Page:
04 April 2011 18:57 [Source: ICIS news]
By Joseph Chang
NEW YORK (ICIS)--Belgium-based Solvay’s proposed acquisition of France’s Rhodia for €3.4bn ($4.9bn) sets the stage for more chemical mergers and acquisitions (M&A), analysts said on Monday.
“Cash balances at chemical companies seem quite high with reduced debt levels. This is the second chemical deal announcement in three weeks - I think the sector is primed for more deals,” said Hassan Ahmed, partner at investment advisory firm Alembic Global Advisors, in an interview with ICIS.
Solvay’s planned acquisition of Rhodia comes after US investment vehicle Berkshire Hathaway announced its $9bn (excluding the assumption of about $700m in debt) acquisition of US-based lubricants and specialty chemicals firm Lubrizol on 14 March.
“The acquisition, when combined with recent industry deals, underscores how active this M&A cycle is. We expect to continue to see consolidation in the chemicals sector with an emphasis on companies with green portfolios,” said Jefferies & Co. analyst Laurence Alexander in a research note.
He noted that 32% of Rhodia’s sales are from products that address sustainable development, including lightweight plastics for the automotive sector, and silica for environmentally-friendly tyres.
Including the assumption of €3.2bn in Rhodia debt, the deal is valued at €6.6bn.
Solvay’s bid values Rhodia at 7.1 times estimated 2011 earnings before interest, tax, depreciation and amortisation (EBITDA) or 6.8 times estimated 2012 EBITDA, based on consensus estimates, noted Alexander.
This compares with specialty chemicals sector public valuation of 7.9 times estimated 2011 EBITDA and 7.2 times estimated 2012 EBITDA, and commodity chemicals sector valuation of 6.8 times estimated 2011 EBITDA and 6.2 times estimated 2012 EBITDA, he added.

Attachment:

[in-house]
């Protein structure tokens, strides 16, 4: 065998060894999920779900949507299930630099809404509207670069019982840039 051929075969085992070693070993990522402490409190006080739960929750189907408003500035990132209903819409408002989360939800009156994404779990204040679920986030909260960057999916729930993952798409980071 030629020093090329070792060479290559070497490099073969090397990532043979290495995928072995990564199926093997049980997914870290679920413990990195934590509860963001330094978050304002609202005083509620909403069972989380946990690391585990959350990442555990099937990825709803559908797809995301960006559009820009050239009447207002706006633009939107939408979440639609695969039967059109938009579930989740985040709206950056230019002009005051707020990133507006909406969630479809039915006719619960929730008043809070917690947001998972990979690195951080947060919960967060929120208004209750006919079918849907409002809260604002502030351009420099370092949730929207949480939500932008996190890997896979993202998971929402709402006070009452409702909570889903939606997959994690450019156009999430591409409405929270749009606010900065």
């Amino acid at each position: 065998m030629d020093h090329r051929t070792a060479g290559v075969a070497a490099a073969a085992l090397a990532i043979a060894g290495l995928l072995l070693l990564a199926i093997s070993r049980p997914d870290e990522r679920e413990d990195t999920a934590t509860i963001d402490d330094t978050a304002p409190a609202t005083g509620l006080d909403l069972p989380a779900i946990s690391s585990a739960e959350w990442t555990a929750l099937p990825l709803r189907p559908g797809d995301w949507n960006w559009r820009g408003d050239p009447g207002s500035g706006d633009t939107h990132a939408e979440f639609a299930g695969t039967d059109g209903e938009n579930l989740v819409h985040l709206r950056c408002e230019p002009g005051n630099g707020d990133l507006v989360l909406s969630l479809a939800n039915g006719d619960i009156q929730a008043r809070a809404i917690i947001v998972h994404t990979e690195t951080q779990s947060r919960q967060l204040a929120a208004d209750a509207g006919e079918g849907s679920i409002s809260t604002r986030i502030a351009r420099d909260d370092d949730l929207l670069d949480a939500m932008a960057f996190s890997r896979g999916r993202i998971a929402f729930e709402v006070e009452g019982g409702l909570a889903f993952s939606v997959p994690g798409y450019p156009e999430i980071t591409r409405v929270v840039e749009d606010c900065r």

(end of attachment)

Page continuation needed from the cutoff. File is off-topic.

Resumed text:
This latest proposed acquisition is spurring takeover speculation on a number of other potential targets.
“Celanese has a similar geographic and end market mix as Rhodia, and similar to Rhodia, seems to be trading at a steep discount to peers, making it similarly attractive from an M&A perspective,” said Ahmed.
“This could fit in quite nicely with LyondellBasell and SABIC’s portfolio,” he added.
Netherlands-based LyondellBasell and Saudi Arabia’s SABIC both make automotive plastics, as does Celanese through its Ticona engineering plastics division.
Similar to Celanese, Rhodia generates around 20% of its sales from the automotive end market (11% for Celanese) and around 40% of its sales from emerging markets (39% for Celanese), Ahmed pointed out.
“The main product within Rhodia’s portfolio is engineering plastics based on polyamide or Nylon 6,6 - not too dissimilar from Celanese’s Ticona business - from which the company generates around 40% of its revenues,” the analyst said.
“Another 15% of the company sales come from its Acetow division where it is the number three global producer of acetate tow behind Celanese and Eastman,” he added.
Celanese also trades at a relatively low multiple of 6.9 times Alembic’s estimated 2011 EBITDA, and 5.9 times estimated 2012 EBITDA, based on a price of around $45/share, noted Hassan.
Shares of Celanese jumped $1.28, or 2.9%, to $45.74 in mid-afternoon trading on the New York Stock Exchange.
($1 = €0.70)
Paul Hodges studies key influencers shaping the chemical industry in Chemicals and the Economy
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